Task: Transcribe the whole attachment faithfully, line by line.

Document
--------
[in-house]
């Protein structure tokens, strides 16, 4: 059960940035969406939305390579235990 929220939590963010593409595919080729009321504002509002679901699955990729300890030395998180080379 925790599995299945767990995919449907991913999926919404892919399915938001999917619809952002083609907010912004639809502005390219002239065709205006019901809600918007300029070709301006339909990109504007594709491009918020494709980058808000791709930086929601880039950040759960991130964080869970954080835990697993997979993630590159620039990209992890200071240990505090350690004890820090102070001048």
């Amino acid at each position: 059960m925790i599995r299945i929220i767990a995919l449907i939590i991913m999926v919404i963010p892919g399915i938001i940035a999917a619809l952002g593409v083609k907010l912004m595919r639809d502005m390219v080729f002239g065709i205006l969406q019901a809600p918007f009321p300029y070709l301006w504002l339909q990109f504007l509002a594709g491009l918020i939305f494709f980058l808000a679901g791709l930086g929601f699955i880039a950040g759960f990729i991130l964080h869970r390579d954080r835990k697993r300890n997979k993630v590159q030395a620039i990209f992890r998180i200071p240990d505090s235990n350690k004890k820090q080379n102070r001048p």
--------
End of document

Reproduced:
[in-house]
């Protein structure tokens, strides 16, 4: 059960940035969406939305390579235990 929220939590963010593409595919080729009321504002509002679901699955990729300890030395998180080379 925790599995299945767990995919449907991913999926919404892919399915938001999917619809952002083609907010912004639809502005390219002239065709205006019901809600918007300029070709301006339909990109504007594709491009918020494709980058808000791709930086929601880039950040759960991130964080869970954080835990697993997979993630590159620039990209992890200071240990505090350690004890820090102070001048």
């Amino acid at each position: 059960m925790i599995r299945i929220i767990a995919l449907i939590i991913m999926v919404i963010p892919g399915i938001i940035a999917a619809l952002g593409v083609k907010l912004m595919r639809d502005m390219v080729f002239g065709i205006l969406q019901a809600p918007f009321p300029y070709l301006w504002l339909q990109f504007l509002a594709g491009l918020i939305f494709f980058l808000a679901g791709l930086g929601f699955i880039a950040g759960f990729i991130l964080h869970r390579d954080r835990k697993r300890n997979k993630v590159q030395a620039i990209f992890r998180i200071p240990d505090s235990n350690k004890k820090q080379n102070r001048p």